Sites:

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Found by:
Literature reference 

ResidueChainNumberUniProt numberFunctional part FunctionTargetDescription
GLYA 182 182Backbone amide
ElectrostaticTransition state
Backbone amide stabilises accumulation of negative charge on the beta-gamma bridging oxygen as this atom departs from the gamma phosphate.
Evidence from paper Evidence concerns Evidence type
PubMed ID 15049682 Current protein Residue is positioned appropriately (ligand position known)

ResidueChainNumberUniProt numberFunctional part FunctionTargetDescription
ASNA 233 233Sidechain
ElectrostaticTransition state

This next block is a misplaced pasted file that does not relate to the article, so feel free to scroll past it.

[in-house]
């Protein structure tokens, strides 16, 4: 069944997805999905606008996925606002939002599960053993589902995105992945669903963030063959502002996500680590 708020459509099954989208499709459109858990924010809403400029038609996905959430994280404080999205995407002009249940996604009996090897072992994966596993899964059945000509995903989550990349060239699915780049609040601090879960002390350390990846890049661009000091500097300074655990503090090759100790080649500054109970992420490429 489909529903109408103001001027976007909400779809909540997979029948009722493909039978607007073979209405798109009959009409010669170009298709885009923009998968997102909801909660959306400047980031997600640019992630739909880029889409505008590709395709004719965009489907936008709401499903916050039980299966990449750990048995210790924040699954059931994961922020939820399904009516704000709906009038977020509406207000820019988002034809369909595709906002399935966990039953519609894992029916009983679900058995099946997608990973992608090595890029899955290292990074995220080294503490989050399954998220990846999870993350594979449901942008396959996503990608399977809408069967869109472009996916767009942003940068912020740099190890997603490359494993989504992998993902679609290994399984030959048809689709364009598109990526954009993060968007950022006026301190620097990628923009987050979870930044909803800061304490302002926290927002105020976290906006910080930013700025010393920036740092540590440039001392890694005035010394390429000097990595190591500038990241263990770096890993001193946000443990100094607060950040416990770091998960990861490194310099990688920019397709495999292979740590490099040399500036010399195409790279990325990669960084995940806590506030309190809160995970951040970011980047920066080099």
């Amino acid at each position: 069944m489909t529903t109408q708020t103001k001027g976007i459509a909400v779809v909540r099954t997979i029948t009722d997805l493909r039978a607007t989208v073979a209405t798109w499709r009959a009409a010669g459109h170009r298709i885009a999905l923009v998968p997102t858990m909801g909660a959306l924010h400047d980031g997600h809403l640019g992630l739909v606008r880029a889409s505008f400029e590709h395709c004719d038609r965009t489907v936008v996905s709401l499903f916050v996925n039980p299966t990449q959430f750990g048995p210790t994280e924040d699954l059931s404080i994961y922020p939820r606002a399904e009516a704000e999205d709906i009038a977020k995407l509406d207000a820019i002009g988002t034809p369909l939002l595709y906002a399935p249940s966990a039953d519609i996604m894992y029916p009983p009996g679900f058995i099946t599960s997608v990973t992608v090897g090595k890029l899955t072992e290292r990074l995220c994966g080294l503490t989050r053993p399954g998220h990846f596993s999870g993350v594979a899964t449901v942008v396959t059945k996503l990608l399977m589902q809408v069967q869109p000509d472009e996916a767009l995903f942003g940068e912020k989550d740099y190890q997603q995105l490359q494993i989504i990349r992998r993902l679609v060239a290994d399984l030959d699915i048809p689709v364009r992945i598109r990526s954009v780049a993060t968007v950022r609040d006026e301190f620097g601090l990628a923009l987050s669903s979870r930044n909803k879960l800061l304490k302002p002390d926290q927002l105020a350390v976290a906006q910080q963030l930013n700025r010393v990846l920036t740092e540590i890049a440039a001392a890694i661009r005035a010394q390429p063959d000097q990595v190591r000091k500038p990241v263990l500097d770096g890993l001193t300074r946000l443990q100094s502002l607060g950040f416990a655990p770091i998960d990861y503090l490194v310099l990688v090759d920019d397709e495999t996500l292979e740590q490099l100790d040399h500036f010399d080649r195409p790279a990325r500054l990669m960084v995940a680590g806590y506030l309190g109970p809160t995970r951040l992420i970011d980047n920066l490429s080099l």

Side chain amide stabilises accumulation of negative charge on the beta-gamma bridging oxygen as this atom departs from the gamma phosphate.
Evidence from paper Evidence concerns Evidence type
PubMed ID 15049682 Related protein: UniProt P10587 Mutagenesis of residue
PubMed ID 15049682 Current protein Residue is positioned appropriately (ligand position known)

ResidueChainNumberUniProt numberFunctional part FunctionTargetDescription
GLYA 457 457Backbone amide, Backbone carbonyl
ElectrostaticWater
ElectrostaticTransition state
Backbone NH is proposed to form a hydrogen bond to a gamma phosphate oxygen specifically in the transition state. Backbone O is proposed to interact with and stabilise accumulation of positive charge on the water molecule that deprotonates the lytic water.
Evidence from paper Evidence concerns Evidence type
PubMed ID 15049682 Current protein Residue is positioned appropriately (ligand position known)